The implications of yesterday’s Second Amendment Freedom Rally (see below) keep growing in light of ongoing news stories.
Such as Republican politicians caving in on Obamacare.
Such as the leak of the Obama administration’s rationale for drone strikes against U.S. citizens who have not been indicted or charged with a crime.
And revelations about the extent of the CIA’s detention and rendition program.
Yesterday Bill LuMaye and other rally speakers put it in perspective. To paraphrase what they said:
On April 19, 1775, at Lexington and Concord, American militia clashed with British troops who were marching to confiscate patriot weapons.
What would those Americans have done if the king had tried to command them to buy the services of certain doctors approved by the crown? Had proclaimed he had the right to grab citizens off the streets and even assassinate them?
The point is that if the president has or claims all these powers, why wouldn’t he also have the power to confiscate citizens’ guns? Or tell them what books they could read? Or what churches they could worship in?
Yesterday speaker after speaker pointed out that our rights are God-given rights. Politicians don’t dole them out to us, the way they pass out surplus cheese. We are given these rights under “the laws of nature and nature’s God”; government can’t take them away. They can’t decide which rights are “necessary” or which are too expensive or dangerous for us to have.
Nor can we give them away, even if it is financially expedient to do so. That’s why it’s so shameful that some Republicans have surrendered on Medicaid expansion, just because the feds are willing to bribe them with D.C. funny money.
Our rights are connected. If there is a rationale for subverting one, that rationale applies to the others. That’s why it’s important to protect them all, without compromise and without being distracted by short-term considerations.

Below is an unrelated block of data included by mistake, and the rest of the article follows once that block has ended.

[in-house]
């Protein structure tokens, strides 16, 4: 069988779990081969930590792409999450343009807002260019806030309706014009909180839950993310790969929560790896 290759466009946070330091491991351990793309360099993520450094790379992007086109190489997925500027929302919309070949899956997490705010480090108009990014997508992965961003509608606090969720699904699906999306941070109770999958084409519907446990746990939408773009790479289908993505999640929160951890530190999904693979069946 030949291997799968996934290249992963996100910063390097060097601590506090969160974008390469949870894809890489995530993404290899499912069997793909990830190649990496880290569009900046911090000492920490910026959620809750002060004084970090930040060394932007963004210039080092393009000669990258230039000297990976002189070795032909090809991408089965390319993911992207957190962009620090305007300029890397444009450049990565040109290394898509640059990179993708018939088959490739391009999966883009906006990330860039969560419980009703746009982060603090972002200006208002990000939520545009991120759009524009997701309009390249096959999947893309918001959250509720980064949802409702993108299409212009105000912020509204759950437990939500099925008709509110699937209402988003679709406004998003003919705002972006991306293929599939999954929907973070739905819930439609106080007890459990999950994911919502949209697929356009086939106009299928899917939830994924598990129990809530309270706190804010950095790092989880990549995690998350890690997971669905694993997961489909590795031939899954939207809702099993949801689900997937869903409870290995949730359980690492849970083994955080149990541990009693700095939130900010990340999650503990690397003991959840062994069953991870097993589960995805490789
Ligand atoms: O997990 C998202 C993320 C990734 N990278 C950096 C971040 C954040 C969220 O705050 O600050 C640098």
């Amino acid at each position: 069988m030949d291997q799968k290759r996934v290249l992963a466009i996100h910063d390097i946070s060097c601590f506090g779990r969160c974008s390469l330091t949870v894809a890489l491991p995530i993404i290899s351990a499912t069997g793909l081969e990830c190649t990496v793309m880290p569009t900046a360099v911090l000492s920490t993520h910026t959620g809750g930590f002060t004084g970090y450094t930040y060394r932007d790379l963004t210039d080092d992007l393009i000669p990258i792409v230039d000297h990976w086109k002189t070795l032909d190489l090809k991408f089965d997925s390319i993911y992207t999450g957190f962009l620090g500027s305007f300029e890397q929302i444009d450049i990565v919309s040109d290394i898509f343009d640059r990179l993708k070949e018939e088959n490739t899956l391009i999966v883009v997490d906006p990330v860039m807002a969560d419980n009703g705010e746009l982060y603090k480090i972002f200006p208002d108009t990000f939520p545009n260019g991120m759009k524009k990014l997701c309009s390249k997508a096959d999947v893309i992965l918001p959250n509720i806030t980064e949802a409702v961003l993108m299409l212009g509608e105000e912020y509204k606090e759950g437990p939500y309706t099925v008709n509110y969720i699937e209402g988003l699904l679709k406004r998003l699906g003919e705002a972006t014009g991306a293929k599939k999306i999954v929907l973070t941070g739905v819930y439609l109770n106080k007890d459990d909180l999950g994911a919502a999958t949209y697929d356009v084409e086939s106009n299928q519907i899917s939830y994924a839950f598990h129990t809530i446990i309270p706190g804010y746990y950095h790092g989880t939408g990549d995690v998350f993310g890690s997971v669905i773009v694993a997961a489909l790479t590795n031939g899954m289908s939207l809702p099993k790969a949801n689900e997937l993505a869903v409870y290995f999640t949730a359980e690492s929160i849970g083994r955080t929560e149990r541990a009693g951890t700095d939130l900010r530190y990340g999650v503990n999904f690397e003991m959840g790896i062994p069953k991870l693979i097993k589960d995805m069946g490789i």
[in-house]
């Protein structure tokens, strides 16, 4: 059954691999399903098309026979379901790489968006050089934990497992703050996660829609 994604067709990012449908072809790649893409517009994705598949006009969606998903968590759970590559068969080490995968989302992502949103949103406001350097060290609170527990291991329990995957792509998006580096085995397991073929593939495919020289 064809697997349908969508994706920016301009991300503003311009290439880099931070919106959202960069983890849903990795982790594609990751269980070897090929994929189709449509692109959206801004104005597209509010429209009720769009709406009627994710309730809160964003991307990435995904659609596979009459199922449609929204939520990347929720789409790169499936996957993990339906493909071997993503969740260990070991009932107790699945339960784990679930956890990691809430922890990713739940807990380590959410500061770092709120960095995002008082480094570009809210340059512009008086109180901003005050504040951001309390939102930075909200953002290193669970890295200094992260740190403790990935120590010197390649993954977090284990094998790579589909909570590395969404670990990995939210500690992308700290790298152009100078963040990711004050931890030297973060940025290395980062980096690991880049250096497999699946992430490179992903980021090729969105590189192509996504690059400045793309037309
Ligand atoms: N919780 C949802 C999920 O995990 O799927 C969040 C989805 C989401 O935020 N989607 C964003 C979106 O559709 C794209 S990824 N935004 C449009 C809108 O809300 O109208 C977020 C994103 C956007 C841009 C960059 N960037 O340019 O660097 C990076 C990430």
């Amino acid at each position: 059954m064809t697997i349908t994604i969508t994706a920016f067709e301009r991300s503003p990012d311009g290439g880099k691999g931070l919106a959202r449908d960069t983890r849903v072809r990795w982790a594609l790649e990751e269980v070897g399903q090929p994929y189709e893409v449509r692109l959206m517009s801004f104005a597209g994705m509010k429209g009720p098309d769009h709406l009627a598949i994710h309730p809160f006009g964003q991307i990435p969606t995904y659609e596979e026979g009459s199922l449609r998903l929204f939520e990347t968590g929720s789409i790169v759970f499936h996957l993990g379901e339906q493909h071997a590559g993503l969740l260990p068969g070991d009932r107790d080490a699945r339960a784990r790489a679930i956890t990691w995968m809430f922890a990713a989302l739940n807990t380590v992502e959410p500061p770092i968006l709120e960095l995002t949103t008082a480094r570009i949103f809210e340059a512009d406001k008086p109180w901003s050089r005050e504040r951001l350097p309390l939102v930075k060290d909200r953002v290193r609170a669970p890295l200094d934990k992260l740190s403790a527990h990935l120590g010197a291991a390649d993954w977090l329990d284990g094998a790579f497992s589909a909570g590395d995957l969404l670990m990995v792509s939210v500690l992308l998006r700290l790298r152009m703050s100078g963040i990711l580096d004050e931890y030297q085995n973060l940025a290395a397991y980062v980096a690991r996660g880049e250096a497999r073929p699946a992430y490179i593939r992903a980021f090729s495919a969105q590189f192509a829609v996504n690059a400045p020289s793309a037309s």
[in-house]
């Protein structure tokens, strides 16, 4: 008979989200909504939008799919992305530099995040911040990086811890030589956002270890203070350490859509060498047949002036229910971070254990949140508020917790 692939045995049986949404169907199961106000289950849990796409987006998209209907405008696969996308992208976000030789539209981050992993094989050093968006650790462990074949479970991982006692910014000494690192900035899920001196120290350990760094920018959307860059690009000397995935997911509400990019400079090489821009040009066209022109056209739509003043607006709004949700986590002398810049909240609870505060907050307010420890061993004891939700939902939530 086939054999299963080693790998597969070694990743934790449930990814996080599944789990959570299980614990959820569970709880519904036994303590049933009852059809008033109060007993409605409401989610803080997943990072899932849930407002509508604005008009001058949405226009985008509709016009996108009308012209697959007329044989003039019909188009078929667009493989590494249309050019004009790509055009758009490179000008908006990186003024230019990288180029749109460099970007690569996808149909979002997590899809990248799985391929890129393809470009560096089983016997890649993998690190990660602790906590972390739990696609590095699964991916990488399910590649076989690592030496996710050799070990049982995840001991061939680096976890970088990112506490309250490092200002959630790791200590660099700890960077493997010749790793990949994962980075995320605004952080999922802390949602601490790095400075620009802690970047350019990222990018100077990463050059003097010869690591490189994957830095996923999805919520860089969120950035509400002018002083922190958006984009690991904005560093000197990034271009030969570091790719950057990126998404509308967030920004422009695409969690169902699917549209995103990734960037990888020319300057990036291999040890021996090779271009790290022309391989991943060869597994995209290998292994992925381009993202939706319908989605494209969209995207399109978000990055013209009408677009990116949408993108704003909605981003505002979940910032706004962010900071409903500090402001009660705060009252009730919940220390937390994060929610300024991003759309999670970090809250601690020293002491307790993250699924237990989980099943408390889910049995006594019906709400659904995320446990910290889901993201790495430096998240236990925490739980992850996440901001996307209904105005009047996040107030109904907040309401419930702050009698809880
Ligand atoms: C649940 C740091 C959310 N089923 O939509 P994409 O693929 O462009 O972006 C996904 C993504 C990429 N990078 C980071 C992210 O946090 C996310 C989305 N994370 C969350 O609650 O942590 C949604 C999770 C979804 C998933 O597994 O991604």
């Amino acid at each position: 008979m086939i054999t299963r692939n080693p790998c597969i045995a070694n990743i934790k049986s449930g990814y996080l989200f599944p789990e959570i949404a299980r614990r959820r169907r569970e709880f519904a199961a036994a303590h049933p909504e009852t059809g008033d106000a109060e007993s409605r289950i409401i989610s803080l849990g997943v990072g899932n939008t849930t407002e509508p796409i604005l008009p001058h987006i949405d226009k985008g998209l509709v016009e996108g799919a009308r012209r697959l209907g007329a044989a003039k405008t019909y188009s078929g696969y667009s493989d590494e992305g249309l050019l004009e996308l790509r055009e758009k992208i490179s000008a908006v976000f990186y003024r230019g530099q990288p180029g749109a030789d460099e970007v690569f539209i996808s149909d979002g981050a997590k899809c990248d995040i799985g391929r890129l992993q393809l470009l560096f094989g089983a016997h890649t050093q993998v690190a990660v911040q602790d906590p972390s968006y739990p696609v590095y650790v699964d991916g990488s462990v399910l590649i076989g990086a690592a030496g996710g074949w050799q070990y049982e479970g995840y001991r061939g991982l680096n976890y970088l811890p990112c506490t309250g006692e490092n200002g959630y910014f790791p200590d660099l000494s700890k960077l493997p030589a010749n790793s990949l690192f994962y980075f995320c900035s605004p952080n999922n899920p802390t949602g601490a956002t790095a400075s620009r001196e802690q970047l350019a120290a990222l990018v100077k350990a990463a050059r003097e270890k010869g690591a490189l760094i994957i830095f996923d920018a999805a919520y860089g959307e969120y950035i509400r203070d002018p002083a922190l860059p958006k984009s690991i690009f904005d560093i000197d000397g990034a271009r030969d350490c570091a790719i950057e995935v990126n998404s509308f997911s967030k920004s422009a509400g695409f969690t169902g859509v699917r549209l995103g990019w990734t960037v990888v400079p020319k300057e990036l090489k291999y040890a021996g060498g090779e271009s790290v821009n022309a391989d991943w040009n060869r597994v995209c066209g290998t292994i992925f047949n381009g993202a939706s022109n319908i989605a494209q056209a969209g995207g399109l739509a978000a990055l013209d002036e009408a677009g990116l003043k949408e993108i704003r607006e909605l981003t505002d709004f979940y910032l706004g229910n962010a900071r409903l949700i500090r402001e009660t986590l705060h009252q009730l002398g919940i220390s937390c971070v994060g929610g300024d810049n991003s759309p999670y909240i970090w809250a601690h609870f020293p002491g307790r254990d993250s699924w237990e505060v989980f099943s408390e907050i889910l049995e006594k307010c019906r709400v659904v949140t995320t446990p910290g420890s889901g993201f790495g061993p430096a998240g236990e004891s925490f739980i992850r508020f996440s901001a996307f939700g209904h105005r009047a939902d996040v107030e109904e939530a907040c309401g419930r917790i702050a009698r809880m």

From Tuesday, Feb. 5: One main theme of today’s Second Amendment Freedom Rally was that the underlying issue isn’t necessarily the right to self-defense, but the need to defend the constitutional order.
Radio host Bill LuMaye opened the noon rally at the Halifax Mall in Raleigh by saying that without the Second Amendment, “I’m not sure the rest of our freedoms would be around for long.” He noted how government power is growing, perhaps even to the point of being tyrannical, and that “we live in a time when the Second Amendment is more important than at virtually any time in history.”
He also highlighted the important role the state of North Carolina should play in defending freedom: “It’s the state that stands between you and the federal government.”
That Republicans now control both the legislature and the governor’s mansion gives hope to those defending the Second Amendment, he said, adding, “I would like them to walk the walk” and turn rhetoric into action.
As Glen Bradley, a former state representative said, “the right to bear arms … has to do with checks on power.” He added that when we lose our right to bear arms, we will have lost all our rights.
As Rep. Larry Pittman said, the Second Amendment doesn’t create a right, it “only acknowledges that God gave you that right.”
In short, as the speakers noted, the Constitution doesn’t have the word “necessary” in it. Thus citizens should beware of politicians who say they won’t pass “unnecessary” gun laws.
The Grass Roots North Carolina site has a WRAL video of the event.